On the Uses and Abuses of Key Lifts

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It’s quite a few years since I last mused at length on the subject of key lifts, but my attention has returned to it in the wake of a couple of conversations I’ve had recently with barbershop friends. Interestingly, one was with someone who had come to the conclusion that she was done with them: she had heard too many, to the point that they just sound formulaic and are rarely well enough sung to transcend the cliché. The other was with someone who was keen to have one in an arrangement I was doing for his quartet, in a song which I felt not only didn’t need one but whose expression would be impaired by one.

As conversations are wont to do, I found the dialogues clarified my own ideas, and I have emerged with a more developed set of opinions than I had last time I blogged on the subject. Though, looking back, I don’t disagree with that post – I have merely had extra thoughts that inflect when I am likely to want to include or not include them in any given arrangement.

A little history is possibly useful. Back in the day, the barbershop judging category of Arrangement used to operate with a kind of shopping list of arranging devices and other musical features for which you could either be rewarded or penalised if used in your contest performance. Having a key lift was on the ticklist of things that vouchsafed extra points, and so was one of the primary features people would look for in music for contest. It is now 30 years since the old Arrangement Category of barbershop judging was superseded by the more holistic and performance-focused Music Category, but the folk memory still remains that a key lift is A Good Thing to have in a contest tune.

And it sometimes still is, although you can see with that history both why I was being asked for key changes in a commission and why some people might feel they’ve heard too many of them already. The issue is, I think, less whether they are Good Things per se, but rather what they are doing in any particular context.

The point of a key lift is effect expressive change, usually escalation. So the question becomes, does this particular song have a narrative need for a significant moment of escalation? The prime example that leaps to mind is unhelpfully one that you won’t know, as it’s an original song I wrote in the late 1990s and I don’t know that anyone other than my quartet of the time ever heard it. (The song was quite cute, in a light kind of way, but the arranging skills were definitely rookie; I suppose I could unearth it and have another go at it now that I know what I’m doing.)

Anyway, the first part of the song was looking forward to going on holiday, and the last verse was sung from beside the pool on vacation. There was a key change at the point of take-off from the airport, and there was even a mildly witty punchline in the lyric at that moment. This worked, I feel, because the song’s story breaks the dramatic unities of time and place, so breaking the tonal unity at that moment of rupture is believable.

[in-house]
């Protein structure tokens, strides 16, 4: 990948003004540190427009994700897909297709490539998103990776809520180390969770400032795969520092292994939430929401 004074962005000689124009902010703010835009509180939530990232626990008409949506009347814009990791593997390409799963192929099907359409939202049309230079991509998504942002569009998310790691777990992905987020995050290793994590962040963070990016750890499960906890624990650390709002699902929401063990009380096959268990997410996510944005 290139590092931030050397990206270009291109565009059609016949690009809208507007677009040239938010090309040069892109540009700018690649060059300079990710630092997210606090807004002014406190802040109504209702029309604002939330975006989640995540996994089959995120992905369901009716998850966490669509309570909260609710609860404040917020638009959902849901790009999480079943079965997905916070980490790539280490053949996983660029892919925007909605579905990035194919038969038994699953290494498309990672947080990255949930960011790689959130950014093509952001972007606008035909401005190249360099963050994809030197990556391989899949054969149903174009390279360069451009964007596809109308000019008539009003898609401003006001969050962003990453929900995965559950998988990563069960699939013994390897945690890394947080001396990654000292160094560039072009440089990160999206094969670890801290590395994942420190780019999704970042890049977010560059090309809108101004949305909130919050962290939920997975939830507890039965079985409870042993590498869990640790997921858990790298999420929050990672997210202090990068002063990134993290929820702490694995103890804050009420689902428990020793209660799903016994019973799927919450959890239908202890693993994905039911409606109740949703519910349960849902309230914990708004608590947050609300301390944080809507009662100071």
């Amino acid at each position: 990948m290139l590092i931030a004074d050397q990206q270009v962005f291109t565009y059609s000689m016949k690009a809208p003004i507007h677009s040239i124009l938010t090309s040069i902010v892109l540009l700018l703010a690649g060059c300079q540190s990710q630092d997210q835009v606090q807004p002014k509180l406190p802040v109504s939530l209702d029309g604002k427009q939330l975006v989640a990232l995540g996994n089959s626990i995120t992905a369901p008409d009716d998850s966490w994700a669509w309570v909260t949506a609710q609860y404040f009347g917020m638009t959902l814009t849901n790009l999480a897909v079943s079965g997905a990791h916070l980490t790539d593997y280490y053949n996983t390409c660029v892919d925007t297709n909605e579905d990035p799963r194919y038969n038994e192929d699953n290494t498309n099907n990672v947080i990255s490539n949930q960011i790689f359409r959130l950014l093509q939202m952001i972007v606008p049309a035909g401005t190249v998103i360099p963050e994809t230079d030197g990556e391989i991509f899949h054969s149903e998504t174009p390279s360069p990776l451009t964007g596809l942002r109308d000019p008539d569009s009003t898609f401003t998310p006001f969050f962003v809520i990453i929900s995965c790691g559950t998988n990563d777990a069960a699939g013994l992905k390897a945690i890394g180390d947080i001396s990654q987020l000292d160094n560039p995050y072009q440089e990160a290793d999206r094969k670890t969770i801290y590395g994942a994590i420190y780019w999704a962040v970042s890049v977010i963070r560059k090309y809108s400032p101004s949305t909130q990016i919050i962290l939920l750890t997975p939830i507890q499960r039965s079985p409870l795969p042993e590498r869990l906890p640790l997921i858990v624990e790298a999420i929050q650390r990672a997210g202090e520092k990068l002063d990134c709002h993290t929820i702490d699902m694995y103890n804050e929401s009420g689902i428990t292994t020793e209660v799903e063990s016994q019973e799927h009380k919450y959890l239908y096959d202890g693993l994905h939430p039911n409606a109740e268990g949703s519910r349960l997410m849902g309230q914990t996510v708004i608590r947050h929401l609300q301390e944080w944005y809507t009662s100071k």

With songs that remain in the same world throughout – in terms of physical setting, or the protagonist’s emotional journey – then a key change feels like breaking the fourth wall musically. It risks the arrangement drawing attention to itself, and thereby highlighting the artifice of the whole situation. To find believability in a group of people (whether of four or forty) singing from the subject position of an individual takes considerable suspension of disbelief, and the arranger’s job, in my view, is to help that happen rather than show off their technical smarts. (You’ll note that point is relevant to devices way beyond the key change…)

There’s a point here too about integrity of characterisation. Tonal unity acts in a way as a metaphor for sincerity, or constancy of character. In the same way that a performance that loses tonal centre is less believable than one that maintains tonal integrity, an arrangement that changes key arbitrarily (that is, without dramatic or narrative imperative) suggests a protagonist that can be diverted from their sense of purpose. So whether to include a key lift becomes a question as to whether the song’s persona goes through any fundamental change within the course of the song; if the lyrics suggest not, the music should probably not suggest otherwise.

Of course sometimes, you want to break that fourth wall, and the arrangement itself can become part of the entertainment package along with the performers’ virtuosity. If the whole point is to revel in clever vocal and musical acrobatics, go for it with the key changes, they’re part of the show. You find this most often in songs that have relatively little inherent emotional or narrative content, but which can thereby become the pretext to have a lot of fun with embellishments. Jonathan refers to this in barbershop as ‘Pimp My Polecat’ songs, but of course it’s the same principle that brought us the Diabelli Variations.

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